And to your mom from my mom - I had the same problem you are now; my dad was always the one to take any of my childhood dogs for that last journey - until my little Furangel Oreo. He was going on 17, almost blind and deaf, incontinent and had a bit of arthritis plus SEVERAL missing teeth BUT he still managed my deck to go in and outside and somehow was able to eat pretty well - I grappled with the same question for a few months - how do you know? Finally, a friend of my sister's who had also gone through this told me how she finally dealt with that question - when you hold your dog's face in your hands and look into his/her eyes and there is nothing there - an empty stare back - no spark in the eyes, no sign of recognition - not because the dog is blind because they can still smell your presence and react to it. Finally, when my Oreo had that look - I knew and yes, it is still a very difficult decision but I knew that he was ready. As we sat in the vet's office, Oreo laying on my lap, he never responded to anything the vet did - he was so brave and he made my job so very easy.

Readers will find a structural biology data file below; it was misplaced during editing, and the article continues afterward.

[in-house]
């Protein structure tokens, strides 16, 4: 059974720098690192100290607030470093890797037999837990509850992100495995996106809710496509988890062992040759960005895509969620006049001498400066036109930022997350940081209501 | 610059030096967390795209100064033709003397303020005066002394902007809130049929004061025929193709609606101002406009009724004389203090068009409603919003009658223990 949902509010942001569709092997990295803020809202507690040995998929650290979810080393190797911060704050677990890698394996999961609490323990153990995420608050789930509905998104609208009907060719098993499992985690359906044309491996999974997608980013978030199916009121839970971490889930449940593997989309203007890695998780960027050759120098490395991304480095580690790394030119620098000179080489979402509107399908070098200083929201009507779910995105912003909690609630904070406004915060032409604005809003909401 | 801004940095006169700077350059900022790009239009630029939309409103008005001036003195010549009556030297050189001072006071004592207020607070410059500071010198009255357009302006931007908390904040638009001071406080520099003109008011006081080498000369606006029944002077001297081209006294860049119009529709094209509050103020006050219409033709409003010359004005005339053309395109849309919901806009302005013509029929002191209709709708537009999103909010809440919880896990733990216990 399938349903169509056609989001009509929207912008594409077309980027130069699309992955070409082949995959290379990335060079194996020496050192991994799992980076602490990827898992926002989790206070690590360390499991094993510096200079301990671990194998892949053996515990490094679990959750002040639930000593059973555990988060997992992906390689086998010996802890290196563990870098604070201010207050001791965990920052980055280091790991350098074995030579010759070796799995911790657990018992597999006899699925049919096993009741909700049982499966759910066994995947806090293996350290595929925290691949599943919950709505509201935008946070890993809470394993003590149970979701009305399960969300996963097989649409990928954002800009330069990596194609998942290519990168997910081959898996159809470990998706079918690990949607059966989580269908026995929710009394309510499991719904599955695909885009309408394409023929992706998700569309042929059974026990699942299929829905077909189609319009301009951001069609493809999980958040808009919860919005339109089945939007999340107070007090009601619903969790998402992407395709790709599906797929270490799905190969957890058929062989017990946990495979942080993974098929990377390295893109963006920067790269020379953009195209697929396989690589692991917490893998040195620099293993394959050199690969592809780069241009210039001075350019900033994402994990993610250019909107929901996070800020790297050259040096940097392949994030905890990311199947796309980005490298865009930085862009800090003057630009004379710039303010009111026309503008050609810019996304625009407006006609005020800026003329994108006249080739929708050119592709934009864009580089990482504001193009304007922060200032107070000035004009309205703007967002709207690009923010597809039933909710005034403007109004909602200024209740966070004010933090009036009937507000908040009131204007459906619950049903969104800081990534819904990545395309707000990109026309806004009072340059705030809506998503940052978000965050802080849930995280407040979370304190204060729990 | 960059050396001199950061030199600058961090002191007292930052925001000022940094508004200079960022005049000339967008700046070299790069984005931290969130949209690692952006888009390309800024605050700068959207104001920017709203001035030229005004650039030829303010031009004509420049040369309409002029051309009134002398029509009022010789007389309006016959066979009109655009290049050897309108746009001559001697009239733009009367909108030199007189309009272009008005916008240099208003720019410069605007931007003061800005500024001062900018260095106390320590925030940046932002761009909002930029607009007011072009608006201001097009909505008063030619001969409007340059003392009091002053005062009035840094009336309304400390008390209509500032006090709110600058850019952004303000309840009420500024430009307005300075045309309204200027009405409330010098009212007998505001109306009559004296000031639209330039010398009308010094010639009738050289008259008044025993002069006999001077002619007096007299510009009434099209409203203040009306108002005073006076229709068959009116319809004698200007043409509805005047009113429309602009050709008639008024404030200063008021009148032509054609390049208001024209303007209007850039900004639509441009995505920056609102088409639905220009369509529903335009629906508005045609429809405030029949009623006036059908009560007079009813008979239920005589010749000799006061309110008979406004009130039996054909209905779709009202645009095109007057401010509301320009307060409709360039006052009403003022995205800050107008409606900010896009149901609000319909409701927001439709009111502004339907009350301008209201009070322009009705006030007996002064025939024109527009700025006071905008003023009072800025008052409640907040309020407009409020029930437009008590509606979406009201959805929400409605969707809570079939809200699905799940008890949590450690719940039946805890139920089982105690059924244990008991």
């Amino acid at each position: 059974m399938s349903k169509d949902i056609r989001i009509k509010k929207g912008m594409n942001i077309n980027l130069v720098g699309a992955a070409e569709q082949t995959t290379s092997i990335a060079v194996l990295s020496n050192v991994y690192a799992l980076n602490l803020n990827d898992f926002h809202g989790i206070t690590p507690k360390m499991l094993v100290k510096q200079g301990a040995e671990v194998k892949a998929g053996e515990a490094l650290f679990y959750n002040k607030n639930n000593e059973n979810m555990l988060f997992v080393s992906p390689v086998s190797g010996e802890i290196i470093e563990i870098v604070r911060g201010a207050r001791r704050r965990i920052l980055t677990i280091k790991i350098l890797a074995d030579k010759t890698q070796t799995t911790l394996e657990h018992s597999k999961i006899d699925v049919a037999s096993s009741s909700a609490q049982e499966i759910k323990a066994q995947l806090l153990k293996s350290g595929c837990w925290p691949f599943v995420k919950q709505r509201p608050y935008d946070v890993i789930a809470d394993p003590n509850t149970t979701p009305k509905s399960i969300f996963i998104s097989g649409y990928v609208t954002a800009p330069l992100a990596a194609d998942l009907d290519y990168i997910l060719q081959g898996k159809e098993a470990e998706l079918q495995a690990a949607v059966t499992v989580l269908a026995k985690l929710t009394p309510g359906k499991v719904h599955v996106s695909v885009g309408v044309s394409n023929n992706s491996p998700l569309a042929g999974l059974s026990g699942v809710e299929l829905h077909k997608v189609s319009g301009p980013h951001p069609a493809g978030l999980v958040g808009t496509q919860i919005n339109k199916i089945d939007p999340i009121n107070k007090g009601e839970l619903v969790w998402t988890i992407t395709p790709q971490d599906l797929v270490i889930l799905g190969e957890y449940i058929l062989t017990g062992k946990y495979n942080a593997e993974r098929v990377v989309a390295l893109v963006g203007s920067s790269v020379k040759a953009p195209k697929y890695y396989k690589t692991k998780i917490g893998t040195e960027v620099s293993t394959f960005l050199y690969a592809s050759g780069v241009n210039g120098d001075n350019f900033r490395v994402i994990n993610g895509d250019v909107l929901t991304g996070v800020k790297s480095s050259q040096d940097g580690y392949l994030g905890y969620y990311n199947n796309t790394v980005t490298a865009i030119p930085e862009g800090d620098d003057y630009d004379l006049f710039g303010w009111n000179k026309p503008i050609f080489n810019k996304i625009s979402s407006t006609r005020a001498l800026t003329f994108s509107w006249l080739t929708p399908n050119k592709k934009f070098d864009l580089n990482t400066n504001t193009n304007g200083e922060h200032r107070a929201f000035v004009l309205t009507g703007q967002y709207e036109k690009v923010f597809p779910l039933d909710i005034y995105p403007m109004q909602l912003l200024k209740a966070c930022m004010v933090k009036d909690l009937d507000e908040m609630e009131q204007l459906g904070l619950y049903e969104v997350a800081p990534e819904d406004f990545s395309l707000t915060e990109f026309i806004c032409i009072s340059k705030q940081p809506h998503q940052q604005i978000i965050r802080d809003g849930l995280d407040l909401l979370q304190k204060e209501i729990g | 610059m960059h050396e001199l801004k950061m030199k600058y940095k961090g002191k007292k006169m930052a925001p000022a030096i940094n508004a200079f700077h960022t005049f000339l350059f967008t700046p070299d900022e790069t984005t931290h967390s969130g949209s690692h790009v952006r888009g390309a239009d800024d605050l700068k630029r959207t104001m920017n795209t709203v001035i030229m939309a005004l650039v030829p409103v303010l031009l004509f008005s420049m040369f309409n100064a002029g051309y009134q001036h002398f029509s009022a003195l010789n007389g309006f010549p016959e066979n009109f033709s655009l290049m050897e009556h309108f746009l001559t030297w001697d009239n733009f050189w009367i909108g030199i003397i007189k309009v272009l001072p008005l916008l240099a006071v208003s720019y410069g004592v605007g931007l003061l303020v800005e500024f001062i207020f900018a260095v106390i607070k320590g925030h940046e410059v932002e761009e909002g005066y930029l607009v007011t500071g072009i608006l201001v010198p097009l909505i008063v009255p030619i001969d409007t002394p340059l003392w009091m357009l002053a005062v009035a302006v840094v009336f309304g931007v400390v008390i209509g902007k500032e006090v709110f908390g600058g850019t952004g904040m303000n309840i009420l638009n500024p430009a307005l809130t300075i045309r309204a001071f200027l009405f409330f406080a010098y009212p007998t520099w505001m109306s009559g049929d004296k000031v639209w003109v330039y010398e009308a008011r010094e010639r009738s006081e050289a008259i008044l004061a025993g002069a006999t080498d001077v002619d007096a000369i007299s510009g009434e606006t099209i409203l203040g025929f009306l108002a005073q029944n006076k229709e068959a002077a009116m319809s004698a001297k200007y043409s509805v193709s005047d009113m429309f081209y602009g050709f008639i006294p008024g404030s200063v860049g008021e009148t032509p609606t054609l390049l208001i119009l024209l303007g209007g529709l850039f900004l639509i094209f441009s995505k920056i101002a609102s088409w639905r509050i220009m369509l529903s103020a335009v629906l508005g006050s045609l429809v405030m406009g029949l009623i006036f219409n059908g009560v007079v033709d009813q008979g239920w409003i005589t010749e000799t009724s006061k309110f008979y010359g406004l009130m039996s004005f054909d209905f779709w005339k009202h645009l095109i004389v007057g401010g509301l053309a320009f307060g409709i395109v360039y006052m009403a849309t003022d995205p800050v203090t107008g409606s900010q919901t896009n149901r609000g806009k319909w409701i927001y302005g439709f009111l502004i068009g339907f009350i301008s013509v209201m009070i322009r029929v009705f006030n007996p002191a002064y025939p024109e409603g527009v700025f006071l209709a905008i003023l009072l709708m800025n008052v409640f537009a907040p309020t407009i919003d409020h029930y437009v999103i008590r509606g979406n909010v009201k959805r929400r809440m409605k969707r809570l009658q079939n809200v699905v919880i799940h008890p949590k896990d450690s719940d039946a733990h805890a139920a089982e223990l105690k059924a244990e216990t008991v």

It sounds like Rufus may not be quite there yet since he has a few good times still - someone said he wanted to sunbathe at the top of those stairs - sounds like a good plan to me.
Hey Shiloh - I saw your post. It had sparkles and a cake with candles and giveaways! How hard did YOUR mom work to make you so happy and your day special!
Today, while I was grilling the dogs' meat, I tried to sneak Georgia a couple of extra pieces for her birthday. I looked up and saw Rufus glaring at me from behind the basil bush. Haha! Caught out! I thought he was fast asleep. Definite spark still in the eyes.
Thanks for sharing Oreo's story. I love that he wasn't going to let a few missing teeth get between him and FOOD! :)